Movies that are slightly off.
After opening a convent in the Himalayas, five nuns encounter conflict and tension as they attempt to adapt to their remote, exotic surroundings.
In a perfect world, this is what comic book movies would look like. Powell and Pressburger took every visual trick in the book, it feels like, to craft this. It's not just the colors (which are widely touted) nor the painted backdrops (which feel more real than the best CGI) nor the huge spaces (which convey isolation and expansiveness at once--you feel so small and alone knowing how much of the world there is). It's also the blocking (see how Kanchi relates to the Little General, for instance) and the movement (the birds in their cages, the edges of the mountain making people flinch, the camera adjusting angle in an angular room) and the transitions (fading from Mr. Dean to…
The theme is from Forster and I Know Where I’m Going!, worked out "at the back of the beyond" by The Archers at their most carnal-bonkers-sublime. The old harem known as "the House of Women" is perched on the edge of Himalayan precipices, turning it into "the House of St. Faith" is the mission accepted by the Irish Sister Superior (Deborah Kerr) and her Anglican order. Quite a challenge for sanctity: There are howling winds up above and drums in the bamboo jungle below, plus the hirsute thighs of the sardonic government agent (David Farrar) to erode the resolve behind the pale habits. The stony cloister with clogged-up plumbing, the bejeweled Little General (Sabu) and the wayward odalisque (Jean Simmons),…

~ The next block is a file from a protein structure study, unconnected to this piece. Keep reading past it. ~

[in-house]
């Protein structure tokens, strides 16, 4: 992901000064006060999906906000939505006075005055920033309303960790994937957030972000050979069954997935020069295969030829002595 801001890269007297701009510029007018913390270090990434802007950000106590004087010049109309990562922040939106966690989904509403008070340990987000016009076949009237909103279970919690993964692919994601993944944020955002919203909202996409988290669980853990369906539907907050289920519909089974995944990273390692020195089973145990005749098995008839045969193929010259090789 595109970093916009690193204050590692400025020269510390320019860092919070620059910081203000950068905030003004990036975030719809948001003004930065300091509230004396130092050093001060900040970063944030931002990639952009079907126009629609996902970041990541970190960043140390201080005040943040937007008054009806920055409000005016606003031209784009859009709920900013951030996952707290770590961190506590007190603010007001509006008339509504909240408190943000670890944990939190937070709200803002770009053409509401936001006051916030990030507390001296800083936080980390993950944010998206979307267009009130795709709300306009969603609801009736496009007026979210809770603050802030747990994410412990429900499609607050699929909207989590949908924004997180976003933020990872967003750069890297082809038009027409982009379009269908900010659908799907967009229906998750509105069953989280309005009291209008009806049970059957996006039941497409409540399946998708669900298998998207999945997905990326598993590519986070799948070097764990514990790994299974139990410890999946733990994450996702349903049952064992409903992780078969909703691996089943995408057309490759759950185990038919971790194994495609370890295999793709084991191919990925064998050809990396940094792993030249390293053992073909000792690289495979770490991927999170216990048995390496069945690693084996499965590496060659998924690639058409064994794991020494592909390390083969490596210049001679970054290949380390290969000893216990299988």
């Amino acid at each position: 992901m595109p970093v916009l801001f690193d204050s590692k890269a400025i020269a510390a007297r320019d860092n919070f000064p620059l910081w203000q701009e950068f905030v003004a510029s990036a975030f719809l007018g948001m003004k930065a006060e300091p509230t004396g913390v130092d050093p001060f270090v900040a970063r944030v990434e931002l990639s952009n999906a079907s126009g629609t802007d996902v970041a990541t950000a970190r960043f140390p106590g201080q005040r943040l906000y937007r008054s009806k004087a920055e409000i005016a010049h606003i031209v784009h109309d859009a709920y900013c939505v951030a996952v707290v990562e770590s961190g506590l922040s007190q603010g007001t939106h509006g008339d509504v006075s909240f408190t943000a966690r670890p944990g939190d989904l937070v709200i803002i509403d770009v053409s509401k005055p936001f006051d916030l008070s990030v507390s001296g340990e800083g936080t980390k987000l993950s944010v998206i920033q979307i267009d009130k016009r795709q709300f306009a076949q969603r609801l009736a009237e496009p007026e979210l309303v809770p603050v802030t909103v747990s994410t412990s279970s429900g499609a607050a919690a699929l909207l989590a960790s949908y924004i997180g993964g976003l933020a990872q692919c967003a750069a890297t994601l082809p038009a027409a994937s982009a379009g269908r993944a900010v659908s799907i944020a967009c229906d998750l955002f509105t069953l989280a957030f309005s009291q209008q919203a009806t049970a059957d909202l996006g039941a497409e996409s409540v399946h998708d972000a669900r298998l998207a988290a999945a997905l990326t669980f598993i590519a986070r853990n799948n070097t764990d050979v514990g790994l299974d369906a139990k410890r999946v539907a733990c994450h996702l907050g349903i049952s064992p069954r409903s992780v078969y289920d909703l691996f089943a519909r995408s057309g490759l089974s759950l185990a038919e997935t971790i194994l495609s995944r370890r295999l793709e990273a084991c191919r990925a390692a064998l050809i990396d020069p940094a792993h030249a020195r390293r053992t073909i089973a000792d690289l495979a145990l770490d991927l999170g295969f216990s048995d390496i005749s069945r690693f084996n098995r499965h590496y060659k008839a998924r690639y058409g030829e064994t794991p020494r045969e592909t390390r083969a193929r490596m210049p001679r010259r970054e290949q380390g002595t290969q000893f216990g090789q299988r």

I suppose it was only fitting that I rejoined my run of The Archers films today with this particular film after making this list earlier!
I have to admit to being rather daunted by the prospect of watching Black Narcissus. In fact, it's probably a feeling I have about almost all of The Archers films. Not because I was worried about them being difficult or complex - in fact, so far they have all been about as approachable a selection of films that the uninitiated could possibly hope them to be.
It was more to do with the writing about them afterwards that I was daunted by. You become aware, even…
Film #29 of Project 40
”Remember, the superior of all is the servant of all.”
To put it simply Black Narcissus is about failure. About limitation. About arrogance. About madness. It was a terrifying experience to tell you the truth. On the surface it is a gorgeously shot movie with sharp colors and beautiful scenery but beneath this dazzling superficial layer lies a petrifying world of carnal desires, verbal threats and mental confusion with characters who are haunted by their own fears and doubts. Michael Powell and Emeric Pressburger take their characters to the end of the world and leave them alone with their own erratic minds and erotic fantasies and then witness their physical, spiritual and mental collapse. Black…
Director: Michael Powell (and Emeric Pressburger) (Third Film)
Black Narcissus is startling. It's startling because of its omniscient and thick erotic atmosphere, and all of this, in a film about nuns setting up a school in India. The immediate purity of the clothing worn by the nuns is (yet again) masterfully inventive as it opposes the natural and vibrant colours of the Himalayas and its surrounding terrain. Carnality meets oppressed sexuality in a film that doesn't rely on plot or story but wholly on the colours to express, and the atmosphere to emote and the occasional spike in emotional verbalisation from a hysterical Kathleen Byron.